A lesbian named Joe Carstairs: The fastest woman on water
Joe Carstairs seemed like a flamboyant dream figure: rich, dashing, a speedboat champion, and adventurer who owned an island.
But there was more to her than that: Carstairs was also an out-and-out lesbian who drove an ambulance during the First World War in France for the American Red Cross.
She was the one who called herself ‘Joe,’ and lived a life that few of us could only dream of.
Who was Joe Carstairs?
Born Marion Barbara Carstairs in Mayfair, London in England in 1900, Joe was the daughter of Frances Evelyn Bostwick, an American heiress of the original trustees of Standard Oil.
As Joe described herself, she was “never a little girl. I came out of the womb queer.”
Unfortunately, she didn’t get along with her mother, who was mired in drugs and alcohol most of the time.
Her mother also had a lot of partners, like Joe’s legal father Scottish army officer Captain Albert Carstairs. There was also the French count Roger de Périgny and the Russian-French surgeon Serge Voronoff.
However, Joe idolized her grandmother, Nellie Bostwick, who she described as “rough, tough, she wanted her own way. She was a wonderful person… She had great power.”
Joe Carstairs’ life and loves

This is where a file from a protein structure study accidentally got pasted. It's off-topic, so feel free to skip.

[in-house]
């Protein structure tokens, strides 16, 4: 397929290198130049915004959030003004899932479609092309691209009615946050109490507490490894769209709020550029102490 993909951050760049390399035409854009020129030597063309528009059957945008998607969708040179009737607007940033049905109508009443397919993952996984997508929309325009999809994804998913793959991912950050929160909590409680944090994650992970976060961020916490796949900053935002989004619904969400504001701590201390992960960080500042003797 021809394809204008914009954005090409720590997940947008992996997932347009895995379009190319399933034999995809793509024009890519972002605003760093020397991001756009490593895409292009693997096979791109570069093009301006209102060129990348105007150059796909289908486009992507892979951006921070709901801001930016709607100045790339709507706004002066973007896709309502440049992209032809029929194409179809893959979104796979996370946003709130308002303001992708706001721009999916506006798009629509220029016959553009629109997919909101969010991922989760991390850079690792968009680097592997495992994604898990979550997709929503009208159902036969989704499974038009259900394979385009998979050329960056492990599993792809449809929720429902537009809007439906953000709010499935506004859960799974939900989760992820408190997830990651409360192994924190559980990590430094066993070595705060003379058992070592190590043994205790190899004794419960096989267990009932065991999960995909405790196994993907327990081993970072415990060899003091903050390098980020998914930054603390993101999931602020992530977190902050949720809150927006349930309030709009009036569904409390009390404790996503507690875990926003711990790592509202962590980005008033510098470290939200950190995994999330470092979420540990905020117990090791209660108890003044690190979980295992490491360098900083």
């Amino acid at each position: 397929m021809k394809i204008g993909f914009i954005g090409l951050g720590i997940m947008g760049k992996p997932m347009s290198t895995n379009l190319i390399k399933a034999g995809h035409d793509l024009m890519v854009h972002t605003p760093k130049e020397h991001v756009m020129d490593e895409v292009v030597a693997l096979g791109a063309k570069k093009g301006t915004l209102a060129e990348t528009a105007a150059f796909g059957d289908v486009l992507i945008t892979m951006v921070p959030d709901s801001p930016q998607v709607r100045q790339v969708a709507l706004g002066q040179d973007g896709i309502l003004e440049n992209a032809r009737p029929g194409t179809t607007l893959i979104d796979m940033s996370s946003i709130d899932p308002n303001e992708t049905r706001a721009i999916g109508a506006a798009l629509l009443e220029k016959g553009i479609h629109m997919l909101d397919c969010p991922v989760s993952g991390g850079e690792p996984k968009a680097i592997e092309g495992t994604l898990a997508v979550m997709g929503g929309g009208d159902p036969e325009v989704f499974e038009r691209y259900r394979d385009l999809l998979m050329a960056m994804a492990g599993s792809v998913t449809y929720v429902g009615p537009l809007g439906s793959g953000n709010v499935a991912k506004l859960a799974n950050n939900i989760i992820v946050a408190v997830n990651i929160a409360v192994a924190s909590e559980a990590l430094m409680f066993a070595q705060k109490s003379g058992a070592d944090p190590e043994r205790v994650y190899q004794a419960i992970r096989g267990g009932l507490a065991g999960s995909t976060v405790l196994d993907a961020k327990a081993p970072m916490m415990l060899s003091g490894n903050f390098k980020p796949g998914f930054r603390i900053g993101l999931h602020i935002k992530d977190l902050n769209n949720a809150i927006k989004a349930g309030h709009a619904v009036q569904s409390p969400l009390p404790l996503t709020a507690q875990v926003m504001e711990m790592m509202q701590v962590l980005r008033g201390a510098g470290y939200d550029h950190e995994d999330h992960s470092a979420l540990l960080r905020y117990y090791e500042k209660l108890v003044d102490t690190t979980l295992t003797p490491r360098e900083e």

Joe got her grandmother to let her join the American Red Cross at the age of 16 to drive ambulances in the First World War.
At the age of 17, she moved to Paris and encountered the bohemian crowd, which was where she met and became infatuated with Dolly Wilde, Oscar Wilde’s niece.
Joe described sex with Dolly this way: “My God, what a marvellous thing. I found it a great pity I’d waited so long.”
She had so many girlfriends, she had an album containing 120 pictures of them. Her mother was scandalized when she heard of Joe’s affairs and threatened to disinherit her if she didn’t marry.
In response, she married a childhood friend, the French Count Jacques de Pret, on 7 January 1918 in Paris. However, both went on their own separate ways after the wedding.
When her mother died, they had the marriage annulled on the grounds of non-consummation. By this time, Joe was now a rich woman.
Joe Carstairs’ adventures
With her money, she set up a fleet of Daimlers and set up a chauffeur company run entirely by women called X Garage with the help of the ambulance drivers she met in France and Dublin.
After her grandmother died, Joe became even richer and started commissioning fast motorboats, winning the prestigious Duke of York’s Trophy, the Royal Motor Yacht Club international race, and the Lucina Cup.
She said of her passion: “I liked the boats. I liked the way they behaved. I understood them.”
When she failed to win the even more prestigious Harmsworth British International Trophy, she decided to exit the scene and permanently transferred to the Whale Cay, an island in the Bahamas, to become its iconic ruler.
There, she entertained celebrities and even royalty like the Duke and Duchess of Windsor. It was also there that she started her affair with movie star Marlene Dietrich.
The people who lived on the island called her ‘The Boss’ and Joe once said: “I was a leader. I could do anything.”
She eventually sold her island in 1975 and relocated to Miami, Florida.
But despite having a lot of lovers, she preferred the company of a small doll dressed in Savile Row suits and Italian slippers that she called ‘Lord Tod Wadley.’
When Carstairs died in December 18, 1993, she had herself cremated together with the doll and their ashes buried together.